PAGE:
English translation: Bede: The Reckoning of Time, translated by Faith Wallis, Translated Texts for Historians 29 (Liverpool: Liverpool University Press, 1999).

Bede, De arte metrica et de schematibus et tropis, edited by Calvin B. Kendall, Corpus Christianorum, Series Latina, vol. 123A (Turnhout: Brepols, 1975).Google PreviewWorldCatBede: Libri II De Arte Metrica et De Schematibus et Tropis, The Art of Poetry and Rhetoric, translated by Calvin B. Kendall (Saarbrücken: AQ-Verlag, 1991)Google PreviewWorldCat

English translation: .

Bede, Historia ecclesiastica gentis Anglorum, edited by Bertram Colgrave and R. A. B. Mynors, Oxford Medieval Texts (Oxford: Clarendon, 1969; reprinted 2001).Find this resource:

Contains the Latin edition with facing English translation.

Bede, In primam partem Samuhelis, edited by David Hurst, Corpus Christianorum, Series Latina, vol. 119 (Turnhout: Brepols, 1962).Google PreviewWorldCatBede: On First Samuel, translated by Scott DeGregorio and Rosalind Love, Translated Texts for Historians (Liverpool: Liverpool University Press, 2017).Google PreviewWorldCat

English translation:


Blair, Peter H. The World of Bede. Cambridge, UK: Cambridge University Press, 1970. Reprinted 1990.Find this resource:

Bonner, Gerald, ed. Famulus Christi: Essays in Commemoration of the Thirteenth Centenary of the Birth of the Venerable Bede. London: SPCK, 1976.Find this resource:

Brown, George H. Bede the Venerable. Boston: Twayne, 1987.Find this resource:

DeGregorio, Scott, ed. Innovation and Tradition in the Writings of the Venerable Bede. Morgantown: West Virginia University Press, 2006.Find this resource:

DeGregorio, Scott, ed. The Cambridge Companion to Bede. Cambridge, UK: Cambridge University Press, 2010.Find this resource:

Hawkes, Jane, and Susan Mills, eds. Northumbria’s Golden Age. Stroud: Sutton, 1999.Find this resource:

Laistner, M. L. W. “Bede as a Classical and a Patristic Scholar.” Transactions of the Royal Historical Society 16 (1933): 69–93.Find this resource:

Lapidge, Michael, ed. Bede and His World: The Jarrow Lectures 1958–93. 2 vols. Aldershot: Variorum, 1994.Find this resource:

Lapidge, Michael. The Anglo-Saxon Library. Oxford: Oxford University Press, 2006.Find this resource:

Love, Rosalind C. “The Library of the Venerable Bede.” In The History of the Book in Britain, edited by Richard Gameson, vol. 1, 606–633. Cambridge, UK: Cambridge University Press, 2012.Find this resource:

Mayr-Harting, Henry. The Coming of Christianity to Anglo-Saxon England. 3d ed. University Park: Pennsylvania State University Press, 1991.Find this resource:

Ray, Roger L. “Bede and Cicero.” Anglo-Saxon England 16 (1987): 1–15.Find this resource:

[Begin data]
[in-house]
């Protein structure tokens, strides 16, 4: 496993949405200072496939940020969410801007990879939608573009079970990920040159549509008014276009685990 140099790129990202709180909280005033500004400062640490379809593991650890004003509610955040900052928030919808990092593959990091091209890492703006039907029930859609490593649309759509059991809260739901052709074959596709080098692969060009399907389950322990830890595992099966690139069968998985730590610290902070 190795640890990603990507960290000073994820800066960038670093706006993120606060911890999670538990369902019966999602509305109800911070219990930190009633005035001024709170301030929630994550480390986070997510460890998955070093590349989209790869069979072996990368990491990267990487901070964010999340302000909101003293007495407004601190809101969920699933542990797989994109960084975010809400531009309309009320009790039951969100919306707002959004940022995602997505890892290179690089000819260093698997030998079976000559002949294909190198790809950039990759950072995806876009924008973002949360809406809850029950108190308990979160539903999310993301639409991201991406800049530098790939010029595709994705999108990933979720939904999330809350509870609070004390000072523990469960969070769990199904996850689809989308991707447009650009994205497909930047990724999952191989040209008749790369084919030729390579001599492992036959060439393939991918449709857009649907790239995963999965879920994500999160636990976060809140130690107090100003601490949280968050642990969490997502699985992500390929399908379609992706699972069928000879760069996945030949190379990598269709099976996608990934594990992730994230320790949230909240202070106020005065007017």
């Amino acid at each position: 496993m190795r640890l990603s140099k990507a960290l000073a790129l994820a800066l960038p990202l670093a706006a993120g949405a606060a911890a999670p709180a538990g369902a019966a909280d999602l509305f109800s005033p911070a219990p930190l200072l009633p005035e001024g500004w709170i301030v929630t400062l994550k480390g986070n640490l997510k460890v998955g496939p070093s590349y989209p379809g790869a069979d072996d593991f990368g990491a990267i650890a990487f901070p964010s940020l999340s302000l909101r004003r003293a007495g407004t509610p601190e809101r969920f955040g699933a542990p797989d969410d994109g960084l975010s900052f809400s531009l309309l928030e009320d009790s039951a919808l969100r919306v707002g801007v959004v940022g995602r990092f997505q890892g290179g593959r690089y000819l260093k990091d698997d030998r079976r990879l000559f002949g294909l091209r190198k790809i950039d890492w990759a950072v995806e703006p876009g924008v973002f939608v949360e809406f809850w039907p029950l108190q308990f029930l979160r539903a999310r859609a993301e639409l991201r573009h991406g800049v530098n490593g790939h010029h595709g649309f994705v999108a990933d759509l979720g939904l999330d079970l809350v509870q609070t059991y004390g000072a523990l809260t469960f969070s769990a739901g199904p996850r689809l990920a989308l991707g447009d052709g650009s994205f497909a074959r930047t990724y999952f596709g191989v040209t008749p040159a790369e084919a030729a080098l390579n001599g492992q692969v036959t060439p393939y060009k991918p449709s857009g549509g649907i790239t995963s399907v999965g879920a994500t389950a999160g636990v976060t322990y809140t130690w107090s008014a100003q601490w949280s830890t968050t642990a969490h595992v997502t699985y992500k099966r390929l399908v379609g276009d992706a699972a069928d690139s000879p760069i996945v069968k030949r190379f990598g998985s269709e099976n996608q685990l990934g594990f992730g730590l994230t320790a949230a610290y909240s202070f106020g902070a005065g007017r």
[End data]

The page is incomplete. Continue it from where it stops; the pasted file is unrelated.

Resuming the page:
Wallis, Faith, and Peter Darby, eds. Bede and the Future. Burlington, VT: Ashgate, 2014.Find this resource:

Wright, Neil R. “Bede and Vergil.” Romanobarbarica 6 (1981): 361–379.Find this resource:


(1.) See Bede’s Ecclesiastical History of the English People, 5.24, edited and translated by Bertram Colgrave and R. A. B. Mynors (Oxford: Clarendon, 2001), 567–571.

(2.) Bede’s Ecclesiastical History, 5.24, Colgrave and Mynors, 567.

(3.) Frank Stenton, Anglo-Saxon England, 3d ed. (Oxford: Clarendon, 1971), 1–73.

(4.) Historia abbatum, ch. 4, translated by Christopher Grocock, in Abbots of Wearmouth and Jarrow, edited by Christopher Grocock and Ian Wood (Oxford Medieval Texts; Oxford: Clarendon, 2013), 31.

(5.) See Rosalind Love, “The Library of the Venerable Bede,” in The History of the Book in Britain, vol. 1, edited by Richard Gameson (Cambridge, UK: Cambridge University Press), 606–633.

(6.) The text known as Cuthbert’s Letter on the Death of Bede (Epistola de obitu Bedae) is printed in Bede’s Ecclesiastical History, Colgrave and Mynors, 580–587, quotation at 583.

(7.) See Roger Ray, “Bede, the Exegete, as Historian,” in Gerald Bonner, Famulus Christi: Essays in Commemoration of the Thirteenth Centenary of the Birth of the Venerable Bede (London: SPCK, 1976), 125–140.

(8.) Arthur Holder, “Bede and the Tradition of Patristic Exegesis,” Anglican Theological Review 72 (1990): 399–411.

(9.) Richard Sharpe, “The Varieties of Bede’s Prose,” in Aspects of the Language of Latin Prose, edited by Tobias Reinhardt, Michael Lapidge and J. N. Adams (Oxford: Oxford University Press, 2005), 339–355.

(10.) These translations are published by Cistercian Publications and Liverpool University Press, in the series Translated Texts for Historians.

(11.) Alan Thacker, “Bede’s Ideal of Reform,” in Ideal and Reality in Frankish and Anglo-Saxon Society: Studies Presented to J. M. Wallace-Hadrill, edited by Patrick Wormald, Donald Bullough and Roger Collins (Oxford: Basil Blackwell, 1983), 130–153.

(12.) Robert Markus, “Bede and the Tradition of Ecclesiastical Historiography,” Jarrow Lecture, 1975, reprinted in Bede and His World: The Jarrow Lectures 1958–93, edited by Michael Lapidge (Aldershot: Variorum, 1994), vol. 1, 385–403.

(13.) D. P. Kirby, “Bede’s Historia Ecclesiastica Gentis Anglorum: Its Contemporary Setting,” Jarrow Lecture, 1992, reprinted in Bede and His World: The Jarrow Lectures 1958–93, edited by Michael Lapidge (Aldershot: Variorum, 1994), vol. 2, 903–926.

(14.) Scott DeGregorio, “Visions of Reform: Bede’s Later Writings in Context,” in Bede and the Future, edited by Faith Wallis and Peter Darby (Burlington, VT: Ashgate, 2014), 207–232.

(15.) Bede’s Ecclesiastical History, Preface, Colgrave and Mynors, 3.

(16.) Calvin Kendall, “Bede and Education,” in The Cambridge Companion to Bede, edited by Scott DeGregorio (Cambridge, UK: Cambridge University Press, 2010), 101.

(17.) Neil Wright, “Bede and Vergil,” Romanobarbarica 6 (1981–1982): 361–379.

(18.) Michael Lapidge, The Anglo-Saxon Library (Oxford: Oxford University Press, 2006), 212, 219, 225.

(19.) Michael Lapidge, “Bede the Poet,” Jarrow Lecture 1993, reprinted in Bede and His World: The Jarrow Lectures 1958–93, edited by Michael Lapidge (Aldershot: Variorum, 1994), vol. 2, 927–956.

(20.) Bede, De schematibus et tropis, translated by Calvin B. Kendall, in Bede: Libri II De arte metrica et De schematibus et tropis. The Art of Poetry and Rhetoric (Bibliotheca Germania, Series Nova 2; Saarbrücken: AQ-Verlag, 1991), 169

(21.) For Bede’s articulation of this Augustinian stance, see his commentary on First Samuel, In primam partem Samuhelis, edited by David Hurst (Corpus Christianorum Series Latina 119; Turnhout: Brepols, 1962), 120–121. See also Roger Ray, “Bede and Cicero,” Anglo-Saxon England 16 (1987): 1–15.